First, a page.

One big advantage that ULIPs have over equity mutual funds is that the maturity proceeds from ULIPs are exempt from tax. On the other hand, the long-term capital gains on the sale of equity mutual funds are taxed at 10%. LTCG on sale of debt mutual funds is taxed at 20% after indexation.
In an earlier post, I highlighted why I still prefer mutual funds over ULIPs. I don’t deny I have biases.
If you still want to go for a ULIP, it is better to go with a low-cost ULIP. I highlighted the benefits of a low-cost ULIP (as compared to an expensive one) in this post.
In this post, I will discuss why you should never invest in a ULIP if you are old. Not even in a low cost ULIP. And this analysis is not biased.
Let’s understand the reasons. Let’s pick up a low-cost ULIP for the analysis (say HDFC Click 2 Invest).
As you can see, in HDFC Click 2 Invest, the Sum Assured will be 7 times annual premium if the entry age is greater than 55. Now, this is a problem.
Maturity proceeds of a life insurance plan are exempt from income tax only if the Sum Assured is at least 10 times the annual premium. With this condition, the maturity proceeds from the HDFC ULIP will not be exempt from tax if the entry age is greater than 55.
Therefore, in this case, the biggest advantage of ULIPs over equity mutual funds (tax free maturity proceeds) has been wiped out. Not just that, in the case of equity MFs, you pay tax at 10% of the capital gains. In the case of ULIP, the entire maturity proceed will be taxed at your slab rate (perhaps with adjustment for the premiums paid).
Why the insurance company kept the Sum Assured low?
This is one question that will come to any investor’s mind. The insurance company could have kept the Sum Assured at 10 times annual premium and continued to get the tax advantage.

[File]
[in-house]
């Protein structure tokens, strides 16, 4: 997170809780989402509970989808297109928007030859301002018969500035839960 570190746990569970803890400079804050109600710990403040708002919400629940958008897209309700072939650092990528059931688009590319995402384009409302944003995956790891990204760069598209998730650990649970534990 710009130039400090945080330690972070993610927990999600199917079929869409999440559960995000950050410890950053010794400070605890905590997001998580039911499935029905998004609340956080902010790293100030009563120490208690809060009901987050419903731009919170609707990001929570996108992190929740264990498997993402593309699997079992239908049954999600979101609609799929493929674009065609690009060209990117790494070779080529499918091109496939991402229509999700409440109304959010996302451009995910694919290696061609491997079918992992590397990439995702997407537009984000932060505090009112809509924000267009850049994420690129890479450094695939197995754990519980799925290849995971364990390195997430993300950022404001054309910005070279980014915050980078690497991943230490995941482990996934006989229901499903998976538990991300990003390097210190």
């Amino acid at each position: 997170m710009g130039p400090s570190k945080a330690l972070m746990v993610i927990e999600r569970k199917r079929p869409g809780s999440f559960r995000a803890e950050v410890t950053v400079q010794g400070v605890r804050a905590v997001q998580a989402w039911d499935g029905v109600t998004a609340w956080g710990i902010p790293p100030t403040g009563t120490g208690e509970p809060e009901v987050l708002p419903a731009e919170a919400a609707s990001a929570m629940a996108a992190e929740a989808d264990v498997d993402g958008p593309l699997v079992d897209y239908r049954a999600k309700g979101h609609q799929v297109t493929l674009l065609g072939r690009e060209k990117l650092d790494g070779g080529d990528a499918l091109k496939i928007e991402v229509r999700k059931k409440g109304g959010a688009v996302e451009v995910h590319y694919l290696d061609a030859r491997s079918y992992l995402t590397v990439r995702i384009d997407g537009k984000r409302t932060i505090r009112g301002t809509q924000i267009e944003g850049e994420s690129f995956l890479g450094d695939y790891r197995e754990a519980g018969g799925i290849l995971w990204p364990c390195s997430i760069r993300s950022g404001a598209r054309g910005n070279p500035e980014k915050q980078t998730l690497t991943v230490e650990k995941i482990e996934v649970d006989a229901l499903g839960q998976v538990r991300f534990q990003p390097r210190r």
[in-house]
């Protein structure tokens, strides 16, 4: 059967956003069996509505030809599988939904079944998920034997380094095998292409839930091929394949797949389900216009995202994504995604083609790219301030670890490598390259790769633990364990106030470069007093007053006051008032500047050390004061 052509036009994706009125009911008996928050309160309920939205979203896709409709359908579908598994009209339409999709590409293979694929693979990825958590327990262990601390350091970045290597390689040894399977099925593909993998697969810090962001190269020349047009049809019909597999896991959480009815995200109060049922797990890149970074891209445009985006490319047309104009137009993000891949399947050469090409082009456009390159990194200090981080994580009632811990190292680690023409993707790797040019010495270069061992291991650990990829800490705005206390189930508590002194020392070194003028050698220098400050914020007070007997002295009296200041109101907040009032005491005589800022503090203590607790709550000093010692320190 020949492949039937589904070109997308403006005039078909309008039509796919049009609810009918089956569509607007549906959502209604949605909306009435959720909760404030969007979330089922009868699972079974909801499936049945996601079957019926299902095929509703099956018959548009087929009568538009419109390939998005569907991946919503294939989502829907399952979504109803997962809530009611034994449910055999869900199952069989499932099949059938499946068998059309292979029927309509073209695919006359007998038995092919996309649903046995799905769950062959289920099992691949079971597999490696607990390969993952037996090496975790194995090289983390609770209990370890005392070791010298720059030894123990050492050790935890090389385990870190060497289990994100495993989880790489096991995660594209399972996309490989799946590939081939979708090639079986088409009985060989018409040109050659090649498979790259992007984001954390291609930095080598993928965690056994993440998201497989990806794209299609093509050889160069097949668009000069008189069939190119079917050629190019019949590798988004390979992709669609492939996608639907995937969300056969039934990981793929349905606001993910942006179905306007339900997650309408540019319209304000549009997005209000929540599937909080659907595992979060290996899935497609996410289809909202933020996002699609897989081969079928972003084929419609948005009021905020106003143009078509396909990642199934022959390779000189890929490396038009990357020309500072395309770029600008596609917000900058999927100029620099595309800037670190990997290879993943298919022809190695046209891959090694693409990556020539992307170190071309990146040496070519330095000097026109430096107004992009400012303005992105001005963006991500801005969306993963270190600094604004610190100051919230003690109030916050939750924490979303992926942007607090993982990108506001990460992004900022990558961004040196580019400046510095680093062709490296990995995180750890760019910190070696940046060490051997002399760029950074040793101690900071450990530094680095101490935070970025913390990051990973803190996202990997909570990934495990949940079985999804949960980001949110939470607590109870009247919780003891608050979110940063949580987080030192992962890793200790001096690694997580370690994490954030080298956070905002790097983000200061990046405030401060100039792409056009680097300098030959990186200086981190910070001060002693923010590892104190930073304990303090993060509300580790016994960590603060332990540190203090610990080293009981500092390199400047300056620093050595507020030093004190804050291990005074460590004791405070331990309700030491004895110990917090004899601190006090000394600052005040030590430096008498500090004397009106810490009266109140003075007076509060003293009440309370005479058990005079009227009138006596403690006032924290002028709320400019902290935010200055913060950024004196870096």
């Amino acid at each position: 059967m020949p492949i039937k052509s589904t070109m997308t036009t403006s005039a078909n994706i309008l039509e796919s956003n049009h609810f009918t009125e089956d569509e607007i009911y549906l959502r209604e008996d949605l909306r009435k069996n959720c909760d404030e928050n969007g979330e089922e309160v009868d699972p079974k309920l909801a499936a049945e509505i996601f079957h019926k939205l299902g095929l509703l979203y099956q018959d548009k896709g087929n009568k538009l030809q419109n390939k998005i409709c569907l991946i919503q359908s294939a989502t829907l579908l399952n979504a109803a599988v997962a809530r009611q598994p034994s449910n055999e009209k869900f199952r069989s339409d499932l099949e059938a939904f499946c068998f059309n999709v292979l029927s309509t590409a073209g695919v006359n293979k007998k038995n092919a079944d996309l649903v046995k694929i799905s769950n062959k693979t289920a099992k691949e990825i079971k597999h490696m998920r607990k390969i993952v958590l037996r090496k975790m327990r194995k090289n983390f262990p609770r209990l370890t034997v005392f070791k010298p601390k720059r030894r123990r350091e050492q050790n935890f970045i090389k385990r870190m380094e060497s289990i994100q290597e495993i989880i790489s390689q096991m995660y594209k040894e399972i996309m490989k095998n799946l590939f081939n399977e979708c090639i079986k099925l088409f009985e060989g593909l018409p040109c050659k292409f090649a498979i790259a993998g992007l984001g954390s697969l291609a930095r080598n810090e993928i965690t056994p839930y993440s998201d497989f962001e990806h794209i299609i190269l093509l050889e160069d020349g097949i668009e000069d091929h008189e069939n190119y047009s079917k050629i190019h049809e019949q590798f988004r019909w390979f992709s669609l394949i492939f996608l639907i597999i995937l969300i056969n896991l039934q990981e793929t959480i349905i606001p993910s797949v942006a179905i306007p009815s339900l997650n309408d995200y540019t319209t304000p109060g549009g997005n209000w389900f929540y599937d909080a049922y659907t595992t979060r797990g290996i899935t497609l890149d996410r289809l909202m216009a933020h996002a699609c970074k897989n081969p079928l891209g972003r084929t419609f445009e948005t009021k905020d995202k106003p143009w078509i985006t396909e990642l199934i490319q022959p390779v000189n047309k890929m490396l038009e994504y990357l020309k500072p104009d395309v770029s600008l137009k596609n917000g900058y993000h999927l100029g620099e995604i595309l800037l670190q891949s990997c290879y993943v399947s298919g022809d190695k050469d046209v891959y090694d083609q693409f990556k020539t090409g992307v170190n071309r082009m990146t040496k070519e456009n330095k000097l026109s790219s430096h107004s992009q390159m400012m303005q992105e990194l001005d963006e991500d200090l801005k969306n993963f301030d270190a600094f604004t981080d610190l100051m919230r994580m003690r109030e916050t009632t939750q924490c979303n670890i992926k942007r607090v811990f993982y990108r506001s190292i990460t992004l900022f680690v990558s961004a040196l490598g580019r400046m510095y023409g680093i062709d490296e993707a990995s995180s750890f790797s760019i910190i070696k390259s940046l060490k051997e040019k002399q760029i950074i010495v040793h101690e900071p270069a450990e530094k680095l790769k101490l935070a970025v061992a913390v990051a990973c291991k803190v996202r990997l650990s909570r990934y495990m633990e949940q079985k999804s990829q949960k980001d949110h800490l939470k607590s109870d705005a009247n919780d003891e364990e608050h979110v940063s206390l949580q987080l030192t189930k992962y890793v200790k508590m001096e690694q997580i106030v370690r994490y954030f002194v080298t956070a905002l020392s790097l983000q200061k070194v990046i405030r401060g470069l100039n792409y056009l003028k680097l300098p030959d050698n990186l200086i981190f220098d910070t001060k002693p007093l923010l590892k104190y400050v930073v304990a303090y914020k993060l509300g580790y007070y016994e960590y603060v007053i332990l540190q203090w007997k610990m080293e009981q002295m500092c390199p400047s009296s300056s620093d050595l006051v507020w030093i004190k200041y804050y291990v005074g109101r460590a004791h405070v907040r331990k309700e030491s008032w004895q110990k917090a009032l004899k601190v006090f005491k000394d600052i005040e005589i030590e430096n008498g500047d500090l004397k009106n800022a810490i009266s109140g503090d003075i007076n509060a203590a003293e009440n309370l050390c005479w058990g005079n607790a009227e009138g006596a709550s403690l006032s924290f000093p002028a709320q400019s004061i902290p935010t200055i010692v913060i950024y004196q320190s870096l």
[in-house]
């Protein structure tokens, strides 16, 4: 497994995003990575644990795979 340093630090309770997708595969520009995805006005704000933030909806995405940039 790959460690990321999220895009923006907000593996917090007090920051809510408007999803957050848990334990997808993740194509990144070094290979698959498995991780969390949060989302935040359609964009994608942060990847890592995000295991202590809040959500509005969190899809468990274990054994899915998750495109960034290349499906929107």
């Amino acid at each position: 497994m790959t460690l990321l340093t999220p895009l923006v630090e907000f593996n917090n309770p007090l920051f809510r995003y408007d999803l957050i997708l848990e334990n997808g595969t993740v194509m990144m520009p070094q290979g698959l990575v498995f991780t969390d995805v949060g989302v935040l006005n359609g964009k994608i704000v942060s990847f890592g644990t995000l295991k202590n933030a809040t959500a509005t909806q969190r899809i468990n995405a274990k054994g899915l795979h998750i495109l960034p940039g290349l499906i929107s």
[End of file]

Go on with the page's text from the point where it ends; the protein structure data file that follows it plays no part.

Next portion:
Well, there is the problem of mortality charge.
Mortality charge in a ULIP is the amount that goes towards providing you life cover. Every ULIP has a mortality table. Mortality charge is charged on a monthly basis. Your fund units are liquidated to recover such charges.
However, the mortality charge is not charged on the entire Sum Assured. It is charged on the Sum-at-risk.
- In case of Type-I ULIPs, Sum-at-risk = Sum Assured – Fund Value. This is because this is the amount that the insurance company has to pay from its pocket in the event of the death of the investor. If the fund value exceeds Sum Assured, mortality charge for your policy will be zero.
- In case of Type-II ULIPs, Sum-at-risk = Sum Assured. Because that is what the insurance company has to pay from its pocket in the event of the death of the policyholder.
Clearly, everything else being same, you will pay more in terms of mortality charges in case of Type II ULIPs. For more on the two types of ULIPs, please refer to this post.
For old people, incurring mortality charges can be an unnecessary burden because:
- If you are closer to 60 or retired, you may not need life cover at all.